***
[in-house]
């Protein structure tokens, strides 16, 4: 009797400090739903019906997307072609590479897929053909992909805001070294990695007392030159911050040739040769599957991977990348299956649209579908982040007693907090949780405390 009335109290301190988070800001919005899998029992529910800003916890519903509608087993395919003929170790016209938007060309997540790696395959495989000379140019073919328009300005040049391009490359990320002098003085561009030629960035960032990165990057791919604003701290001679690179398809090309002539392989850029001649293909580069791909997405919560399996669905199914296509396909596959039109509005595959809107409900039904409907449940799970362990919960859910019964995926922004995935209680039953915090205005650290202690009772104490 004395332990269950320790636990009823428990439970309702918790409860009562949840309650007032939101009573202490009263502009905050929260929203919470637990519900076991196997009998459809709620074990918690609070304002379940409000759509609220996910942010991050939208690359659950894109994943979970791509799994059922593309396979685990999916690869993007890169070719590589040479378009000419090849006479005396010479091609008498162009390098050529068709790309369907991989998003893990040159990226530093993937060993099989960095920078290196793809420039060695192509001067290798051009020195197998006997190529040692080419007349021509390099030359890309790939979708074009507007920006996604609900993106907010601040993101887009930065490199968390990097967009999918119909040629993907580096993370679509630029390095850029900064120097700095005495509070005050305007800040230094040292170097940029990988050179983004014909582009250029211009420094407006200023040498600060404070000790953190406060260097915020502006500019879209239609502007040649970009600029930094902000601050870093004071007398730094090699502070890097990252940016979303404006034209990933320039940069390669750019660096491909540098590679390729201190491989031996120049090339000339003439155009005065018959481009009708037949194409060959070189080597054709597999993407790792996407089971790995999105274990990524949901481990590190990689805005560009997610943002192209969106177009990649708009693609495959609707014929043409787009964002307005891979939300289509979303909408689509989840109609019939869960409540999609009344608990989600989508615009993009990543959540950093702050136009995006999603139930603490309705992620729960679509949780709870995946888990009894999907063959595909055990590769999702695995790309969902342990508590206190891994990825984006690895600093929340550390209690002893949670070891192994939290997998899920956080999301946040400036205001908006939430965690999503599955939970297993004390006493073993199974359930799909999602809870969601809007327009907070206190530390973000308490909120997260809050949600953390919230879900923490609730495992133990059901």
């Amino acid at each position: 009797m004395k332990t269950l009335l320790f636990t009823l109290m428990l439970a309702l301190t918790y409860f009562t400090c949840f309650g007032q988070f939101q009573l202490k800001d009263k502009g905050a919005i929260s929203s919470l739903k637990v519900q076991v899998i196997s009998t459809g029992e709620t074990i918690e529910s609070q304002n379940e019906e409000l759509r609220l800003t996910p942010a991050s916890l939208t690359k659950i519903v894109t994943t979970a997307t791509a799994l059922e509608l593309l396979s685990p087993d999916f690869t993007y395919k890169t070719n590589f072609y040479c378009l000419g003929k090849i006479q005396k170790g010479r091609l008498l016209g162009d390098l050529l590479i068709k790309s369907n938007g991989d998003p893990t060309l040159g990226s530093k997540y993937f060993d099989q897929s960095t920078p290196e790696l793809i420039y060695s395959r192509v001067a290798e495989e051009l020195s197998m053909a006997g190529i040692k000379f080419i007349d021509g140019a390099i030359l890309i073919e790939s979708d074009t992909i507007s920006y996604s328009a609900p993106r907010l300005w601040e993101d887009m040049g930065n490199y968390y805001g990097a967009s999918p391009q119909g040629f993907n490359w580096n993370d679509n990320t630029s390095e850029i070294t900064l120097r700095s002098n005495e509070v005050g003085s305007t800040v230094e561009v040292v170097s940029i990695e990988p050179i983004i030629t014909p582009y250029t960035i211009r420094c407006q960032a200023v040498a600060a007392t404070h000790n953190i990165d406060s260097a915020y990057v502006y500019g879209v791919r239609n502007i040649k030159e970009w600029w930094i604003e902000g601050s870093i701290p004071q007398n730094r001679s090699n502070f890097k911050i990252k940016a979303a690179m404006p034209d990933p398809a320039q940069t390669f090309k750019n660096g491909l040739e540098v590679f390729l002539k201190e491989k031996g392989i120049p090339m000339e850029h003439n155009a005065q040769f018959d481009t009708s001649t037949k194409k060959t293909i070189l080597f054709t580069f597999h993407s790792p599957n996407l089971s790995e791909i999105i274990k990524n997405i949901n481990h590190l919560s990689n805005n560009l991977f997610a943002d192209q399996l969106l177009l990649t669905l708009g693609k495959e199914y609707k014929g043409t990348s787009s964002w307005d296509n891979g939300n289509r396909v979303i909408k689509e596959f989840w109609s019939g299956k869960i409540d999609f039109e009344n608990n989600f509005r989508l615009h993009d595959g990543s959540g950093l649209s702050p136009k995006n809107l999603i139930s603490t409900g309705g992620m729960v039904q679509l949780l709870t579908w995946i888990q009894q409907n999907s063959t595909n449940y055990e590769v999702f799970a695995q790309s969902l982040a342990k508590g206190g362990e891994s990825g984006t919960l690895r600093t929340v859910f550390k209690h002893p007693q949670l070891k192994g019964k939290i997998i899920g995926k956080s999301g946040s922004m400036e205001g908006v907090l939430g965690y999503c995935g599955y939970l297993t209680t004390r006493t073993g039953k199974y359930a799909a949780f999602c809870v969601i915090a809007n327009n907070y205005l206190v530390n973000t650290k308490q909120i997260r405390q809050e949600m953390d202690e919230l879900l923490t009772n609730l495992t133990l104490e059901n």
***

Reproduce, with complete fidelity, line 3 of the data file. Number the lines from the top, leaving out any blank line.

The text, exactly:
């Amino acid at each position: 009797m004395k332990t269950l009335l320790f636990t009823l109290m428990l439970a309702l301190t918790y409860f009562t400090c949840f309650g007032q988070f939101q009573l202490k800001d009263k502009g905050a919005i929260s929203s919470l739903k637990v519900q076991v899998i196997s009998t459809g029992e709620t074990i918690e529910s609070q304002n379940e019906e409000l759509r609220l800003t996910p942010a991050s916890l939208t690359k659950i519903v894109t994943t979970a997307t791509a799994l059922e509608l593309l396979s685990p087993d999916f690869t993007y395919k890169t070719n590589f072609y040479c378009l000419g003929k090849i006479q005396k170790g010479r091609l008498l016209g162009d390098l050529l590479i068709k790309s369907n938007g991989d998003p893990t060309l040159g990226s530093k997540y993937f060993d099989q897929s960095t920078p290196e790696l793809i420039y060695s395959r192509v001067a290798e495989e051009l020195s197998m053909a006997g190529i040692k000379f080419i007349d021509g140019a390099i030359l890309i073919e790939s979708d074009t992909i507007s920006y996604s328009a609900p993106r907010l300005w601040e993101d887009m040049g930065n490199y968390y805001g990097a967009s999918p391009q119909g040629f993907n490359w580096n993370d679509n990320t630029s390095e850029i070294t900064l120097r700095s002098n005495e509070v005050g003085s305007t800040v230094e561009v040292v170097s940029i990695e990988p050179i983004i030629t014909p582009y250029t960035i211009r420094c407006q960032a200023v040498a600060a007392t404070h000790n953190i990165d406060s260097a915020y990057v502006y500019g879209v791919r239609n502007i040649k030159e970009w600029w930094i604003e902000g601050s870093i701290p004071q007398n730094r001679s090699n502070f890097k911050i990252k940016a979303a690179m404006p034209d990933p398809a320039q940069t390669f090309k750019n660096g491909l040739e540098v590679f390729l002539k201190e491989k031996g392989i120049p090339m000339e850029h003439n155009a005065q040769f018959d481009t009708s001649t037949k194409k060959t293909i070189l080597f054709t580069f597999h993407s790792p599957n996407l089971s790995e791909i999105i274990k990524n997405i949901n481990h590190l919560s990689n805005n560009l991977f997610a943002d192209q399996l969106l177009l990649t669905l708009g693609k495959e199914y609707k014929g043409t990348s787009s964002w307005d296509n891979g939300n289509r396909v979303i909408k689509e596959f989840w109609s019939g299956k869960i409540d999609f039109e009344n608990n989600f509005r989508l615009h993009d595959g990543s959540g950093l649209s702050p136009k995006n809107l999603i139930s603490t409900g309705g992620m729960v039904q679509l949780l709870t579908w995946i888990q009894q409907n999907s063959t595909n449940y055990e590769v999702f799970a695995q790309s969902l982040a342990k508590g206190g362990e891994s990825g984006t919960l690895r600093t929340v859910f550390k209690h002893p007693q949670l070891k192994g019964k939290i997998i899920g995926k956080s999301g946040s922004m400036e205001g908006v907090l939430g965690y999503c995935g599955y939970l297993t209680t004390r006493t073993g039953k199974y359930a799909a949780f999602c809870v969601i915090a809007n327009n907070y205005l206190v530390n973000t650290k308490q909120i997260r405390q809050e949600m953390d202690e919230l879900l923490t009772n609730l495992t133990l104490e059901n």